CHROMOSOME 18 CLINICAL RESEARCH CENTER

Chromosome 18 Clinical Management Guides

18p-
Sixty-Second Summary

(Aliases: 18p deletion, 18p- syndrome, partial monosomy 18p, de Grouchy Syndrome type 1)
ICD-10 = Q99.9 or Q93.89

Key points on genotype

  • People with 18p deletions have some degree of genetic homogeneity. About half of the people have breakpoints  in the centromere  region and are missing all the genes on 18p. The remainder of the  people have breakpoints scattered along the entirety of the short arm and therefore each have a different set of genes deleted.
  • 89% are de novo events as opposed to inherited from a parent with a translocation.
  • All parents should be genotyped for balanced rearrangements.

Key Points on phenotype

  • Developmental delay is very common and is often the reason for initial detection.
  • The average full scale IQ score  is  69 with a range from 51 to 99.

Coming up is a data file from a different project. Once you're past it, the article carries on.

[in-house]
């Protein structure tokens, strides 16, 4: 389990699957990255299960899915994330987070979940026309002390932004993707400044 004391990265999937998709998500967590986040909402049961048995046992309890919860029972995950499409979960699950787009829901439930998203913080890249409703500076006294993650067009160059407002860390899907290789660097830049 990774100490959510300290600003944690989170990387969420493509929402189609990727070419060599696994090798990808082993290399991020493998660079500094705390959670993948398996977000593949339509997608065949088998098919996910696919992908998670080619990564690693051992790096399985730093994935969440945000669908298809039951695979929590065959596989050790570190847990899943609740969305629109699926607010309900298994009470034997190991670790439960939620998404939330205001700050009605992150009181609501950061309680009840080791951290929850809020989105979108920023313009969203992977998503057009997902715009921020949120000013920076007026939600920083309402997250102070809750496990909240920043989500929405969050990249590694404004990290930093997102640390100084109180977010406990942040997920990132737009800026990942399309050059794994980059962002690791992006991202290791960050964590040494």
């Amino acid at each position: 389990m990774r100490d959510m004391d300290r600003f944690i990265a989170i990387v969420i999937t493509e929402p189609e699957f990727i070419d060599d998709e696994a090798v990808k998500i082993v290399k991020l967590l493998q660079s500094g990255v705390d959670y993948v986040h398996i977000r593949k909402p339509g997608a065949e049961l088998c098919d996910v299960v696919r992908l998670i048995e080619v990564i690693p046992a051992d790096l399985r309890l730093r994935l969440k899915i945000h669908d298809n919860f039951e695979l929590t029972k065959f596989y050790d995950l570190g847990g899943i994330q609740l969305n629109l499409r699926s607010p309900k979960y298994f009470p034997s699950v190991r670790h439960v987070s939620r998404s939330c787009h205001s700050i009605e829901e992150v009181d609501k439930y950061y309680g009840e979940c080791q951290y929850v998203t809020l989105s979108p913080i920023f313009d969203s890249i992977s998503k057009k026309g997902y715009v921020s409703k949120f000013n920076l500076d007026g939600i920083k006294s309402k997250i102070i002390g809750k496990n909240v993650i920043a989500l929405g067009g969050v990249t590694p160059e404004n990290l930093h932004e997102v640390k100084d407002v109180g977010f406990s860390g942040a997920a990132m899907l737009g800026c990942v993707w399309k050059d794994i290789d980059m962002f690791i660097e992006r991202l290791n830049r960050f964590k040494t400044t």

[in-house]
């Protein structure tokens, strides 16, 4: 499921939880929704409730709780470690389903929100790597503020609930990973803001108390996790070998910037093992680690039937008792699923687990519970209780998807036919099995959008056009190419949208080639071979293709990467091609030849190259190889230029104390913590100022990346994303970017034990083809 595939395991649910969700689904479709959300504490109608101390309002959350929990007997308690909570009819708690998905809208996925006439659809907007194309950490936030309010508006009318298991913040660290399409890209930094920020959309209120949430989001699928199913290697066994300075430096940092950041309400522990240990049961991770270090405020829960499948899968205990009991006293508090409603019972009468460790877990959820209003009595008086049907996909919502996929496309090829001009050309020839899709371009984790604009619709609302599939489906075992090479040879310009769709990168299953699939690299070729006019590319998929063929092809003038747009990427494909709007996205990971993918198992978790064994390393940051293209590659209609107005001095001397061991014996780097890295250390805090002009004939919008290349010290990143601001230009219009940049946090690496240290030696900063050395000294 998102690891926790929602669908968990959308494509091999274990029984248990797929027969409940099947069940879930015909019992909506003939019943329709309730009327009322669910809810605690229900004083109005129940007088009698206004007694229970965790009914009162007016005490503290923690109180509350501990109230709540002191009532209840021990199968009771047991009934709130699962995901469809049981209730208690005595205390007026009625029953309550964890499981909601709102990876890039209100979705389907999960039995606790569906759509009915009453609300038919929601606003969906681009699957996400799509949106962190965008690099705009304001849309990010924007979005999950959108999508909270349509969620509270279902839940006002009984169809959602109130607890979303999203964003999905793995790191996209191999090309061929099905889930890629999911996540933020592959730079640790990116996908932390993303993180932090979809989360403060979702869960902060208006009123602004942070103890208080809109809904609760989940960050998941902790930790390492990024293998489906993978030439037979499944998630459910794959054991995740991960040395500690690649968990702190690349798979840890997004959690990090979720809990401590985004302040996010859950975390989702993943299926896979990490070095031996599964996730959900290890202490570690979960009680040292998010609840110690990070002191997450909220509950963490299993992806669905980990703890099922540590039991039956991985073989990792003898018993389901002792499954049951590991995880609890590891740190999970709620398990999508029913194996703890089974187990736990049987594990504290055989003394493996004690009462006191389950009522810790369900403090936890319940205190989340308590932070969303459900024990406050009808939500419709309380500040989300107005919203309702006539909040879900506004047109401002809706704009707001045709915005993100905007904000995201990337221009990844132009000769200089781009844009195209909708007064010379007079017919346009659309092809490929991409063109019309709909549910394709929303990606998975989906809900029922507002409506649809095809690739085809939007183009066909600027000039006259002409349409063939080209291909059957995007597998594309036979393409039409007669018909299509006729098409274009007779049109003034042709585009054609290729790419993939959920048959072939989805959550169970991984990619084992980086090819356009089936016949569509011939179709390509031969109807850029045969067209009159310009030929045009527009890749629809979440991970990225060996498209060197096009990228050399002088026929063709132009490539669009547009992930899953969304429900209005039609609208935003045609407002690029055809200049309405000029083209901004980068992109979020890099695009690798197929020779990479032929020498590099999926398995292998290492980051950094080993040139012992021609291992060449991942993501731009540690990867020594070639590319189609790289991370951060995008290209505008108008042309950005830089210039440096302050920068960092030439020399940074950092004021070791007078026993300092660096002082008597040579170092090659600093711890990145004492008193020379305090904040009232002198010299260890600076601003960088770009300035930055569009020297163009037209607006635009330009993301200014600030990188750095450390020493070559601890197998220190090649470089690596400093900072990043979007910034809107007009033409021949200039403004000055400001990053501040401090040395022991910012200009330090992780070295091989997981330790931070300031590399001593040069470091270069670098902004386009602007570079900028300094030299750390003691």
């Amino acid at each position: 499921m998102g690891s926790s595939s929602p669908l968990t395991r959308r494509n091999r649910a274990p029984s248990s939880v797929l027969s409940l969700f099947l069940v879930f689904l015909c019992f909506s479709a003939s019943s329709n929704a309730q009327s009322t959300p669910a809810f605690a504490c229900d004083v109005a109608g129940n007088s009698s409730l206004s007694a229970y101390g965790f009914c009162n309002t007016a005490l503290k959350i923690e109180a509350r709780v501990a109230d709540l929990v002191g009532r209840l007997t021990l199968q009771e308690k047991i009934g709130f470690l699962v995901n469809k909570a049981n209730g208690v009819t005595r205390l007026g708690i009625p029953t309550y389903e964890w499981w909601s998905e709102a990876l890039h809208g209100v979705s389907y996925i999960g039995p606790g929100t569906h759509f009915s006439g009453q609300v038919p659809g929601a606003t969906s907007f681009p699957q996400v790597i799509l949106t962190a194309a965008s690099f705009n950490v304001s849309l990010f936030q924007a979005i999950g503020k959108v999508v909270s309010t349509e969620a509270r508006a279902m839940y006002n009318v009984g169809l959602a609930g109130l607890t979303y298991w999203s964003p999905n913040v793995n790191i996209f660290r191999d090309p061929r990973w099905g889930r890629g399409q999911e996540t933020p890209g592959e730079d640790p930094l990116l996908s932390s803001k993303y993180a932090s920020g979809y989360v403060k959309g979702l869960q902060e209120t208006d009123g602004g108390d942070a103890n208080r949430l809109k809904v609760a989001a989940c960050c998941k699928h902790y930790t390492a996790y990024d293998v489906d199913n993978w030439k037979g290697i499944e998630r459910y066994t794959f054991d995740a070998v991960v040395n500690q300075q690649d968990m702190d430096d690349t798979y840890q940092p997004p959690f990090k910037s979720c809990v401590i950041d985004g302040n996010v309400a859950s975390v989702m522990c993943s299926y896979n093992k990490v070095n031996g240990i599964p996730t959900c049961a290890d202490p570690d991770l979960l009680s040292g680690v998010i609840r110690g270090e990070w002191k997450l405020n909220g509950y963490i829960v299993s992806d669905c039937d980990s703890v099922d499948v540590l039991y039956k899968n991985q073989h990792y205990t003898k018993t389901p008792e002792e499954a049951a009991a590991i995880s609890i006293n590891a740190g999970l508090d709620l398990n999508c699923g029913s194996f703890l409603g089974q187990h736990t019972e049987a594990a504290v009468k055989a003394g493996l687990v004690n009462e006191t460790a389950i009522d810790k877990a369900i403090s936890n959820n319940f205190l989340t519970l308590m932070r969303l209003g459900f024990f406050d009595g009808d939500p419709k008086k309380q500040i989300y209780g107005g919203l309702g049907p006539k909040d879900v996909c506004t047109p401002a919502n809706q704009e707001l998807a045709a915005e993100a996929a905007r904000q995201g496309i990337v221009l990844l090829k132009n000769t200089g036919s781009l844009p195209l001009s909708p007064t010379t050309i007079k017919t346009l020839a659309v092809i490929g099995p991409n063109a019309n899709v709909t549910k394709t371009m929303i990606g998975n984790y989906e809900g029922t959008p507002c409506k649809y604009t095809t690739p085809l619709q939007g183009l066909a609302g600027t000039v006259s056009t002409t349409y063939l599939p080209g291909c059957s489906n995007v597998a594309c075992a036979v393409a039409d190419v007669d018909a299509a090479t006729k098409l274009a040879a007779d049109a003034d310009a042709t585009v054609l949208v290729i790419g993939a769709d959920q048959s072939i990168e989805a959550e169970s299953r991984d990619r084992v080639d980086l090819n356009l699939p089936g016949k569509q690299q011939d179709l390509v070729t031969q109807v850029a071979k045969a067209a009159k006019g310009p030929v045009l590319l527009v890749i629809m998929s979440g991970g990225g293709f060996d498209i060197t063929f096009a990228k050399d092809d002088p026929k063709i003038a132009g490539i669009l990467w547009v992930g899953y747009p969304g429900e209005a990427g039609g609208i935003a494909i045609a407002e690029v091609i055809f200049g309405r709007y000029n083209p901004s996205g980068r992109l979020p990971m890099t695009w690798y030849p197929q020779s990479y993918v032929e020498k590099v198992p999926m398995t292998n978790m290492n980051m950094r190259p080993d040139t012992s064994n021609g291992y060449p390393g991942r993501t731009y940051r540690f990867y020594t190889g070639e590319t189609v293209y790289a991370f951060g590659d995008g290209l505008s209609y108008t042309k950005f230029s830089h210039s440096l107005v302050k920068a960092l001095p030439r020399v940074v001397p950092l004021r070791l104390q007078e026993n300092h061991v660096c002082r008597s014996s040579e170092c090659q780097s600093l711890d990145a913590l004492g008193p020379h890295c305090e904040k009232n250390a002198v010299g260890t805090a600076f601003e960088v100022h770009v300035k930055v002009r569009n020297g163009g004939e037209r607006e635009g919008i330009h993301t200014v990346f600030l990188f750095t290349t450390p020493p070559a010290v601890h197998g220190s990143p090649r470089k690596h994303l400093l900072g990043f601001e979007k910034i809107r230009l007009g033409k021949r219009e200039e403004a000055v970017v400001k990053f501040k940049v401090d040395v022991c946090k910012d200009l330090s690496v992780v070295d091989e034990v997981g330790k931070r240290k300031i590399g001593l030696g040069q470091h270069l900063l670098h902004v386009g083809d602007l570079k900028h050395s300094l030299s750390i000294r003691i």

• Life expectancy is believed to be near normal .
  • Multiple congenital anomalies are possible. Specific phenotypes are determined by  the specific genes deleted  - see the section of this report on molecular implications.

Follow-up

  • Affected individuals do not appear to be at increased risk for adverse reactions to drugs or standard medical treatments
  • Recommendations for specific evaluations  and treatments are on the following pages

Enrollment

  • The Chromosome 18 Clinical Research Center is enrolling everyone with a chromosome 18 abnormality in our longitudinal study of all aspects of the conditions.
  • To enroll, parents need to contact Annice Hill at hilla3@uthscsa.edu or call (210) 567-5321
  • We need the diagnostic genetics report and any other informative medical records
  • Once received  we will  send a kit for the blood sample.

Consultation

  • Daniel Hale, MD, Medical Director of the Chromosome 18 Clinical Research Center can be reached through Annice Hill at hilla3@uthscsa.edu or call (210) 567-5321.